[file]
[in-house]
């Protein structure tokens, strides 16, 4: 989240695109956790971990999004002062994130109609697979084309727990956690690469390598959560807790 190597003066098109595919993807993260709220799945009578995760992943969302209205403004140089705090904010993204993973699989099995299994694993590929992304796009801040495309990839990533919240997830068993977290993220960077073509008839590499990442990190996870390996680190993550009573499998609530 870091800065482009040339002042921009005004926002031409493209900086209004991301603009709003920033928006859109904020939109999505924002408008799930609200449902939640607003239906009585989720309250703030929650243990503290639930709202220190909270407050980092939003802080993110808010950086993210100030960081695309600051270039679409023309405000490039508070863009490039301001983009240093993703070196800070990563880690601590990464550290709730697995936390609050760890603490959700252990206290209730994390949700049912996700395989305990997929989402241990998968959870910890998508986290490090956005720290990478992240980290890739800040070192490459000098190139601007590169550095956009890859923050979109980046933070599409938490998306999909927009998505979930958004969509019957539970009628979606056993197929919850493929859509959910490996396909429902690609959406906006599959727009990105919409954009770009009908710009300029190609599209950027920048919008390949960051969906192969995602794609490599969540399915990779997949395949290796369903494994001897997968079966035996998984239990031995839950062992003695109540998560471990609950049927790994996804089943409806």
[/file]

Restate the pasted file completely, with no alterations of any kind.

[in-house]
């Protein structure tokens, strides 16, 4: 989240695109956790971990999004002062994130109609697979084309727990956690690469390598959560807790 190597003066098109595919993807993260709220799945009578995760992943969302209205403004140089705090904010993204993973699989099995299994694993590929992304796009801040495309990839990533919240997830068993977290993220960077073509008839590499990442990190996870390996680190993550009573499998609530 870091800065482009040339002042921009005004926002031409493209900086209004991301603009709003920033928006859109904020939109999505924002408008799930609200449902939640607003239906009585989720309250703030929650243990503290639930709202220190909270407050980092939003802080993110808010950086993210100030960081695309600051270039679409023309405000490039508070863009490039301001983009240093993703070196800070990563880690601590990464550290709730697995936390609050760890603490959700252990206290209730994390949700049912996700395989305990997929989402241990998968959870910890998508986290490090956005720290990478992240980290890739800040070192490459000098190139601007590169550095956009890859923050979109980046933070599409938490998306999909927009998505979930958004969509019957539970009628979606056993197929919850493929859509959910490996396909429902690609959406906006599959727009990105919409954009770009009908710009300029190609599209950027920048919008390949960051969906192969995602794609490599969540399915990779997949395949290796369903494994001897997968079966035996998984239990031995839950062992003695109540998560471990609950049927790994996804089943409806």